Quick draw figurative art
Ned Mueller, “Quick Draw,” 2017, conté crayon on blue paper, 16 x 22 inches

Acclaimed painter Ned Mueller has some fascinating thoughts about the origins of this popular practice called the “Quick Draw.” We think you’ll enjoy this >>>

As plein air competitions and festivals continue to spring up around the country, more and more artists are being exposed to “Quick Draws”—a competition that asks artists to complete an entire piece within a defined timeframe, typically 90-120 minutes.  Usually attended by hundreds, the Quick Draw offers artists a chance to wow audiences with a range of creative skills under difficult time constraints, including drawing, composition, color theory, and much more.  Artist Ned Mueller captured First Place during the Quick Draw competition at Paint the Peninsula in Port Angeles, Washington (2017), which sparked in him some thoughts about the point and history of the practice.

(Editor’s Note: Check out Ned Mueller’s art video workshop, “Making a Painting Work – Figurescape in Oil”)

Conte crayon quick draw
Ned Mueller, 2017, conté crayon on blue paper, 17 x 22 inches

“I want to bring attention to the history of the Quick Draw and what my intent was by doing just a drawing [at Paint the Peninsula] rather than a painting like most artists.  I’m a member of the Northwest Rendezvous Group and, about 35 years ago, we developed the idea of a ‘Quick Draw.’

“[The Quick Draw] was originally intended to help artists in the show get enough money for gas to get home, literally. It was only 30 minutes long and was also intended to show off one’s drawing skills.  Everything was then auctioned off to the collectors. Bob Morgan was the artist that started it all when the show was still in Montana. It was first held in Madison Valley, Montana, and we had tipis, Native Americans, cowboys, and mountain men for models.  It was a wonderful thing that has now grown into a great national event that—for many collectors and enthusiasts—is a highlight at festivals and exhibitions.”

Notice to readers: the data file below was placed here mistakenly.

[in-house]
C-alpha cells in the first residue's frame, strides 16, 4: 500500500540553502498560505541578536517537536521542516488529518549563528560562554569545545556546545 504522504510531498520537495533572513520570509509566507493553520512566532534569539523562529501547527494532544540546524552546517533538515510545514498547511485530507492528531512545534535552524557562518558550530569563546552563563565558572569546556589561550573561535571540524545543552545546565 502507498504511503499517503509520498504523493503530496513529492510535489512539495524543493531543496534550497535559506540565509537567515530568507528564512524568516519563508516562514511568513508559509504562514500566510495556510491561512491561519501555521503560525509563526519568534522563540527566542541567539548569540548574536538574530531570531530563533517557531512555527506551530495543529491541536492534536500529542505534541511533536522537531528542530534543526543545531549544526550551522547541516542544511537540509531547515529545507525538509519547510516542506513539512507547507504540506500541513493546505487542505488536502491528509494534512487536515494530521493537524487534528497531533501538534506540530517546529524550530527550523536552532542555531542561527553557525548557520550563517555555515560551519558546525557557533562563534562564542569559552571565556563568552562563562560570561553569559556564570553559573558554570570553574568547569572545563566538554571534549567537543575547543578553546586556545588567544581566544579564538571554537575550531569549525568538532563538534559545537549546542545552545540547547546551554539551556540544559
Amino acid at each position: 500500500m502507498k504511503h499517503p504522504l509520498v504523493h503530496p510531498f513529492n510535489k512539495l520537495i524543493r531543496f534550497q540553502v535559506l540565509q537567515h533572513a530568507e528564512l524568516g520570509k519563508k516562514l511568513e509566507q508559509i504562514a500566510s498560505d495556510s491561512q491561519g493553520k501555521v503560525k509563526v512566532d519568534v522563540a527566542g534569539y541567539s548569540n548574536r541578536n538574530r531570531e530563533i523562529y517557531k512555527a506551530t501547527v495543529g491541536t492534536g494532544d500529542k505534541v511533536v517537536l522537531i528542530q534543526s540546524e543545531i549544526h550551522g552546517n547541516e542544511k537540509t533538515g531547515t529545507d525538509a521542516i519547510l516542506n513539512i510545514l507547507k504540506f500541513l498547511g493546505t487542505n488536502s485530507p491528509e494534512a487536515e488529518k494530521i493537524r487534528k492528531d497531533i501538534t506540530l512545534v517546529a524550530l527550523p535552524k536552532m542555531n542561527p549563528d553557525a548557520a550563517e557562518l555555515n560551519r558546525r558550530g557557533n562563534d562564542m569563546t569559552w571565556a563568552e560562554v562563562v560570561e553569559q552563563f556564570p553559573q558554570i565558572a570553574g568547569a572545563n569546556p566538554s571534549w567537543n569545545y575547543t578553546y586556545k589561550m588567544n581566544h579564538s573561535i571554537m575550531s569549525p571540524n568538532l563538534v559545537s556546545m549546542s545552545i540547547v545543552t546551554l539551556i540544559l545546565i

Conte crayon drawing of an artist
Ned Mueller, 2017, conté crayon on blue paper, 16 x 22 inches

“I had intended to do a drawing for the Quick Draw in other events, but finally decided to do it at Paint the Peninsula in 2017.  I plan on doing more! In my winning drawing, I actually decided to sketch the artists themselves, who weren’t moving around that much and, with some great clothing and hats, made for an interesting composition.  It took me less than an hour to complete and I also did another in the timeframe!”

This article was originally published in 2017

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